This report will be published later today by Socialbakers.



Image credit: Flickr mkhmarketing


Facebook pulls the plug on frictionless sharing

share-computer-key-260 In 2011, frictionless sharing was hailed by some as the future for social networks. Facebook launched a feature in which apps like Spotify and Netflix and news organizations like The Guardian could post a user’s activity to their wall, without asking for permission every time. While some criticized the move, others saw potential:

“And soon, the idea that apps are sharing a continuous stream of our activity will seem just as commonplace and uncontroversial as the original news feed.”

But with increasing comptetion in the newsfeed, the feature hasn’t paid off and now Facebook has effectively pulled the plug on automatically shared content. Stories shared via seamless sharing will still be posted to Facebook, but have been downgraded to second tier content, thereby making it more or less invisible to users.

Facebook says that “We’ve found that stories people choose to explicitly share from third party apps are typically more interesting and get more engagement in News Feed than stories shared from third party apps without explicit action.”

This means that stories that users share automatically from third party apps will receive a lower ranking in the news feed.

“In the coming months, we will continue to prioritize explicitly shared stories from apps in News Feed over implicitly shared stories. This means people will see fewer implicit stories from third party apps in the future.” 

The average Facebook user has around 1,500 stories per day that potentially could appear in the news feed. Content shared via frictionless sharing isn’t engaging enough and now Facebook is acting to remove a lot of that content, possibly pushing more engaging stories to users.

Via Inside Facebook.

Follow the Eurovision on social media

The first of two semi finals of the Eurovision Song Contest takes place tonight in Copenhagen, Denmark. New this year is the ambition to bring the participants closer to the audience via social media.

The Social Green Room
Social media has become increasingly important as the place to read and share opinions about the contest. So to make it even easier to find live reporting from the participating countries, the Danish public service television channel DR has created a Social Green Room that collects updates from the artists official Twitter, Instagram and Facebook accounts. You can either follow a stream of updates or select updates from one country.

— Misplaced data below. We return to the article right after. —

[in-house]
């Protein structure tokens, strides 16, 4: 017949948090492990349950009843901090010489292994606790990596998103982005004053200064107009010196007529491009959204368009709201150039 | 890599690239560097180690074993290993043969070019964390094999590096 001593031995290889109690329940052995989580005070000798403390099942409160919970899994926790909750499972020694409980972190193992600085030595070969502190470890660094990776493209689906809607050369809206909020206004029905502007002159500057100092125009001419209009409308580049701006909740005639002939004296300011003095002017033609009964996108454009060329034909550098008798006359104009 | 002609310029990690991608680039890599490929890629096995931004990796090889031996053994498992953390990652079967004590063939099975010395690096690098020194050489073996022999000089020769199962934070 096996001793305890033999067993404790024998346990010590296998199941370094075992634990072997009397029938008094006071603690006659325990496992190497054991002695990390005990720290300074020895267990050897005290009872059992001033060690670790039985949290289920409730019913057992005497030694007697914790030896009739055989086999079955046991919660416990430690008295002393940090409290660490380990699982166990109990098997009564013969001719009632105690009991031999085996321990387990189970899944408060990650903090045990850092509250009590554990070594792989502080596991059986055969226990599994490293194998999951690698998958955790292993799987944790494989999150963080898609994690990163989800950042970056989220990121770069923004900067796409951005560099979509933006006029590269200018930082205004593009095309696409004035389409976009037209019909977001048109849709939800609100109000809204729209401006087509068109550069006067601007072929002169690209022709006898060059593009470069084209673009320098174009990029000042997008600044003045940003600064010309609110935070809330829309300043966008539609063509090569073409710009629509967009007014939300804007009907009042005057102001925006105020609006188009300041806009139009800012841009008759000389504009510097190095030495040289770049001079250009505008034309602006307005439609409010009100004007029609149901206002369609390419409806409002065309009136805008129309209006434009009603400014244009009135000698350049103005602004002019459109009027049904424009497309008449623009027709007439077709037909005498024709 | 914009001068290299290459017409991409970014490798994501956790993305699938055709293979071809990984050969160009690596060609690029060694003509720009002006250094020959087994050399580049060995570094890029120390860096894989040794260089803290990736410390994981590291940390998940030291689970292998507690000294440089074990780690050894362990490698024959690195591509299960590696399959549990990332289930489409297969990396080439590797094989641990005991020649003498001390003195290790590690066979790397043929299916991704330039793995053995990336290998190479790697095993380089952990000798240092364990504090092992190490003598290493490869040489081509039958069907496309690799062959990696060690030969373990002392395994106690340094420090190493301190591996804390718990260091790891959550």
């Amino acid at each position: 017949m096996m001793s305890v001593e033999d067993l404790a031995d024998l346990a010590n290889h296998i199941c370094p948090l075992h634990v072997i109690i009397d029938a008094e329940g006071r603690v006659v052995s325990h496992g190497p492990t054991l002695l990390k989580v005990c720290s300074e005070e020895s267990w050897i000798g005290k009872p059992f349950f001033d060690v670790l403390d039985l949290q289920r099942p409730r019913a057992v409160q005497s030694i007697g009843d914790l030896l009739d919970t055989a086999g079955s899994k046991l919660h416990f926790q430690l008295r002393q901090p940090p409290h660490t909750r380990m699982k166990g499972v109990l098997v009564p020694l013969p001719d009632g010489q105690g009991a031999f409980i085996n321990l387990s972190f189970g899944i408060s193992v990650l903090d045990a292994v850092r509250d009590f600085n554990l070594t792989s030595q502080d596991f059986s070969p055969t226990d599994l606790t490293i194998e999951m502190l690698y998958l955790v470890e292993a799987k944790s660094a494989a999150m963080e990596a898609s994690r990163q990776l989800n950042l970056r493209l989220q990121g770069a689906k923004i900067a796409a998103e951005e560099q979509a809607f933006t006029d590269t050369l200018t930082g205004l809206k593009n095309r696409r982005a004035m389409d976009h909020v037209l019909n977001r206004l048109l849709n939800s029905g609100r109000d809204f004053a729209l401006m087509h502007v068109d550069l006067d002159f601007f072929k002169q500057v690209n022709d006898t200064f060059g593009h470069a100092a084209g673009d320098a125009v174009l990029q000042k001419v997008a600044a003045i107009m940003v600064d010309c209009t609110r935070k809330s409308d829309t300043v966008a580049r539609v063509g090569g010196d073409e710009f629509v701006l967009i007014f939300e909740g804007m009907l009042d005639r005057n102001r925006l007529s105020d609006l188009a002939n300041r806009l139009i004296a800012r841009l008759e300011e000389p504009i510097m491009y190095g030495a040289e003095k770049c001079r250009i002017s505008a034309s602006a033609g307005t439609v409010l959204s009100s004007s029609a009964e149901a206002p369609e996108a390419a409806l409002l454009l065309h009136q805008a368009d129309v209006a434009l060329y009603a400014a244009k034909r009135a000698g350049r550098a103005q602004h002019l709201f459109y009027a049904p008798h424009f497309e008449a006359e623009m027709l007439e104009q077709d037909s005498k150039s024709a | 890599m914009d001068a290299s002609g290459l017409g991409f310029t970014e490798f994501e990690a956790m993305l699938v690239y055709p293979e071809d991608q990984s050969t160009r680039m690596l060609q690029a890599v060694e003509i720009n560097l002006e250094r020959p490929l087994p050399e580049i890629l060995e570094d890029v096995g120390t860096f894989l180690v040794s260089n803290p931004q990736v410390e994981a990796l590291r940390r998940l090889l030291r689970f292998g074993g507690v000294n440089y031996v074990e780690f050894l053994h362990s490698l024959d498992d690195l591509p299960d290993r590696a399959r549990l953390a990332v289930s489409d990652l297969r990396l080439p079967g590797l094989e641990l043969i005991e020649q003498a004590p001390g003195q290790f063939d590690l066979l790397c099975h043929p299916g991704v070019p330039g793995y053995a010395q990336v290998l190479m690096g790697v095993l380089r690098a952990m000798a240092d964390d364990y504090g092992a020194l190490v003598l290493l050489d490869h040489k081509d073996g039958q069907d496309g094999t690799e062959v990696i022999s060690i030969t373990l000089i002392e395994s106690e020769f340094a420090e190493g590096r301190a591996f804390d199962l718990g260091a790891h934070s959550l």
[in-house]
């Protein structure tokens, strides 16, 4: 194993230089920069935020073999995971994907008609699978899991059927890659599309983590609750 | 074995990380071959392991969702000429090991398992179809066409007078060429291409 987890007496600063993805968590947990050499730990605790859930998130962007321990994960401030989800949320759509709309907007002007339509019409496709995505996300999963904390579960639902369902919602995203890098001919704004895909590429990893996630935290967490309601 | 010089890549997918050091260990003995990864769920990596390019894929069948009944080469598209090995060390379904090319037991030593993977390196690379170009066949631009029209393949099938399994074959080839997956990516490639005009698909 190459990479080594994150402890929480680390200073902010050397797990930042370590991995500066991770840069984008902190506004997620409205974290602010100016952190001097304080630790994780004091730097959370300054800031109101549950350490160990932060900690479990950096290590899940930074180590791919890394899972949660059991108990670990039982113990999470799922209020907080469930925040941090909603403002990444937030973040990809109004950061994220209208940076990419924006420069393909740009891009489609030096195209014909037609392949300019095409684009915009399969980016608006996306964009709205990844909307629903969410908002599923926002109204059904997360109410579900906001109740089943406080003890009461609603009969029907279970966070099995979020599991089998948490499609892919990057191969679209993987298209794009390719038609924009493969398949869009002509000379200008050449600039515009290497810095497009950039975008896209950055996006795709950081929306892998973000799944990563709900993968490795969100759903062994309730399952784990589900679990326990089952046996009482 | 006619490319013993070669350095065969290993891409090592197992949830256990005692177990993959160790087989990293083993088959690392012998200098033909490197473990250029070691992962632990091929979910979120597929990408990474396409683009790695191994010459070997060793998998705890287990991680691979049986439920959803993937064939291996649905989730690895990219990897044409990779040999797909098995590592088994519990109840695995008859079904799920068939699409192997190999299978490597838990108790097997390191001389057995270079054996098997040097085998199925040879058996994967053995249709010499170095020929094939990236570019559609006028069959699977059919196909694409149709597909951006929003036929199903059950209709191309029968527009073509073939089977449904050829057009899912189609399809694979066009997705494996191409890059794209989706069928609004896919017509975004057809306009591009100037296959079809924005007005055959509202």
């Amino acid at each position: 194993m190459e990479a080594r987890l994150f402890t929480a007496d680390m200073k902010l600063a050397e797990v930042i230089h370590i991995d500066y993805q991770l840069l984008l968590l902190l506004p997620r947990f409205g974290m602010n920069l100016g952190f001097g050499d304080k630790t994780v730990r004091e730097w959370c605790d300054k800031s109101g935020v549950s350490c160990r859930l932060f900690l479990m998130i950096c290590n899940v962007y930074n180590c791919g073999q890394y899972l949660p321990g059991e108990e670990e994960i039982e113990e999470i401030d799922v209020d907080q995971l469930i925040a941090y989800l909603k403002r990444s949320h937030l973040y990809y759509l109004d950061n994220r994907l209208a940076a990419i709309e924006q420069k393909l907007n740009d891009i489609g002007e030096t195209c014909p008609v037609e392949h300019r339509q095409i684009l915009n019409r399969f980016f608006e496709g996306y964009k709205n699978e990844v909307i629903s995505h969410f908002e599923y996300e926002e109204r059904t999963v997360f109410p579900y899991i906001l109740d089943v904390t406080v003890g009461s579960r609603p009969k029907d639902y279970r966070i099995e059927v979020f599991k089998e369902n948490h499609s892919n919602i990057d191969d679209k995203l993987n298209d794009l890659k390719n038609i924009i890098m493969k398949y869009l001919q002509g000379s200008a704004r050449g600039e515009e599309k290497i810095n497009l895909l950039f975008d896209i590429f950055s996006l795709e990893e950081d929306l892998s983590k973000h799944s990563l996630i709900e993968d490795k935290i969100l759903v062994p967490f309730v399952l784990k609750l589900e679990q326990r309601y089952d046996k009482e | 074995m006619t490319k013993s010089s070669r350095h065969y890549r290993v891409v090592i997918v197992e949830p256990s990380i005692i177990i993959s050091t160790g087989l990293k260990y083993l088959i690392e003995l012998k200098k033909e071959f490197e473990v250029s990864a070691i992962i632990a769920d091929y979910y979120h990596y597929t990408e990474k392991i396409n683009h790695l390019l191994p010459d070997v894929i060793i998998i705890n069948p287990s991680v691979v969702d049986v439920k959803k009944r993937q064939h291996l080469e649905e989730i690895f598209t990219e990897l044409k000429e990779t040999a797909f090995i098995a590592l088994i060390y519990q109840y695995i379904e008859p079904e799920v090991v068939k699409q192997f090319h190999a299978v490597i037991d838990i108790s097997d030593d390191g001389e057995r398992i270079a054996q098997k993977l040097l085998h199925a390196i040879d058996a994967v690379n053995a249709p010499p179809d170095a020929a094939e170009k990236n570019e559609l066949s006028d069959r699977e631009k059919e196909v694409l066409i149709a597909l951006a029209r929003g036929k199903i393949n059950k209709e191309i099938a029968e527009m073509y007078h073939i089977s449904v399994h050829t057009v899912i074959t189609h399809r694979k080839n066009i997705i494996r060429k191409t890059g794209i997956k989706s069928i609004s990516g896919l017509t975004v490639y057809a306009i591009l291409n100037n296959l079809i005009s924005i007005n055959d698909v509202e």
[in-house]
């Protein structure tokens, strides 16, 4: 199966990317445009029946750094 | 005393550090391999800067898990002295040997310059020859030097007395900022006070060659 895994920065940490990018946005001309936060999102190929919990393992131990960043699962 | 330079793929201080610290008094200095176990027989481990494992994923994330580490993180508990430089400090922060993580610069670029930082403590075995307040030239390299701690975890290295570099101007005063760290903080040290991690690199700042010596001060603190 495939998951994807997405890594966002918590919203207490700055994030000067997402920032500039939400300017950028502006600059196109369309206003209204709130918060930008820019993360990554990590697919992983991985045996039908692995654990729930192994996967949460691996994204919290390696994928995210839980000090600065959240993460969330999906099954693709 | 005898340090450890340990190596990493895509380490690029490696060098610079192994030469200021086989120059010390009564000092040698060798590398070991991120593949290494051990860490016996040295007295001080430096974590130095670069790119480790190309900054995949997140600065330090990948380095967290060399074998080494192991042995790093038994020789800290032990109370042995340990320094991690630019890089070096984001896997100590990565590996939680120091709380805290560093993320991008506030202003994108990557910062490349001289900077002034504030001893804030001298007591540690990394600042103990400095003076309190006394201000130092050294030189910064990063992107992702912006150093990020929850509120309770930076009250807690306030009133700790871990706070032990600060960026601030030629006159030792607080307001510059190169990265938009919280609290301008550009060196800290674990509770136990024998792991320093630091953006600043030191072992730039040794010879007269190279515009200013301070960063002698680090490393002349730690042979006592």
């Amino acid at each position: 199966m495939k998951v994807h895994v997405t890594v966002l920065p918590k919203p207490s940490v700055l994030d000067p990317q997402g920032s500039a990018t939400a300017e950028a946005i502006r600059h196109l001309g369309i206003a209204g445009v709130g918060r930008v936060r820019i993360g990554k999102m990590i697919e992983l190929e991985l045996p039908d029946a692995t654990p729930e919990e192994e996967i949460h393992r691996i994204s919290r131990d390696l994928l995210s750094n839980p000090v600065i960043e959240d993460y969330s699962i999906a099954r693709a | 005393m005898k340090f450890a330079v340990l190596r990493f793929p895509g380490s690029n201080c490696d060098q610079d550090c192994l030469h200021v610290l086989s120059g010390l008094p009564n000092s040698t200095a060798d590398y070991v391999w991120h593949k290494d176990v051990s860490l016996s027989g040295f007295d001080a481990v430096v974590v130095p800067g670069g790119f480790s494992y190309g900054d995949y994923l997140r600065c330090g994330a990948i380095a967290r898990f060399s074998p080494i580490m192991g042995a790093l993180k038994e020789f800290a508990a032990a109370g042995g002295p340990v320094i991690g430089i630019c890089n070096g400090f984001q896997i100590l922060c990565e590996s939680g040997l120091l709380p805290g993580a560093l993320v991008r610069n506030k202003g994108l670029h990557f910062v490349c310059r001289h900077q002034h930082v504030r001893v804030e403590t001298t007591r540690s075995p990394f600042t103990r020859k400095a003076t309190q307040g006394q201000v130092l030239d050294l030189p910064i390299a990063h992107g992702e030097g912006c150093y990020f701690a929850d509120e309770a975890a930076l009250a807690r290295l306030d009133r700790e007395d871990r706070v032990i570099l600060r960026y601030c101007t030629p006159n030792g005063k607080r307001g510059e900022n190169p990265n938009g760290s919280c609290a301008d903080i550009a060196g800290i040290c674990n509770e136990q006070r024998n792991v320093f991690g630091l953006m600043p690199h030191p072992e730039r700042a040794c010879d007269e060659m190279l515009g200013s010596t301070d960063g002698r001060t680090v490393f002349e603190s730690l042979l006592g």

Official Eurovision social media channels:


Twitter: and

Twitter hashtags: #eurovision #esc2014


Like in recent years, some artists are promoting hashtags of their own, like the Ukraine’s #ticktock. You can also use the country code for each country as a hashtag, like #SWE for Sweden and #DEN for Denmark. A list of country codes can be found here.

What happens when you click like? Ask these 4 million people

It’s easy to trick people to click, like and share the dumbest things on social networks. I have blogged about this topic before, for example regarding how to spot a fake giveaway on Facebook. But I can’t stop being amazed at the number of people who are fooled by these easy hoaxes time and time again. Here’s a fresh example. Whitetail Overload is a Facebook page dedicated to the “pursuit of the Whitetail deer”, and it has half a million followers and a PTA (people talking about) of more than 1.3 million.

4 million likes on one post
How do they get that much engagement? They post often, entertaining and they trick users into interacting with the content in the most deceiving ways. Take this post for example, it uses and old trick, asking users to guess what happens when they click like on the post. Of course, absolutely nothing at all happens. But look at the numbers, 4.1 million people have liked the post and almost 100,000 have shared it. Incredible.

click like on facebook se what happens

Here’s another one, and I must admit that this is as brilliant as it is evil. The last person to comment on the post wins a t-shirt. And of course, the comments never stop coming. As of now, there are 47,000. For a t-shirt!

last person to comment

As long as people are this naive, don’t be surprised when your social networks are filled with spam and scams.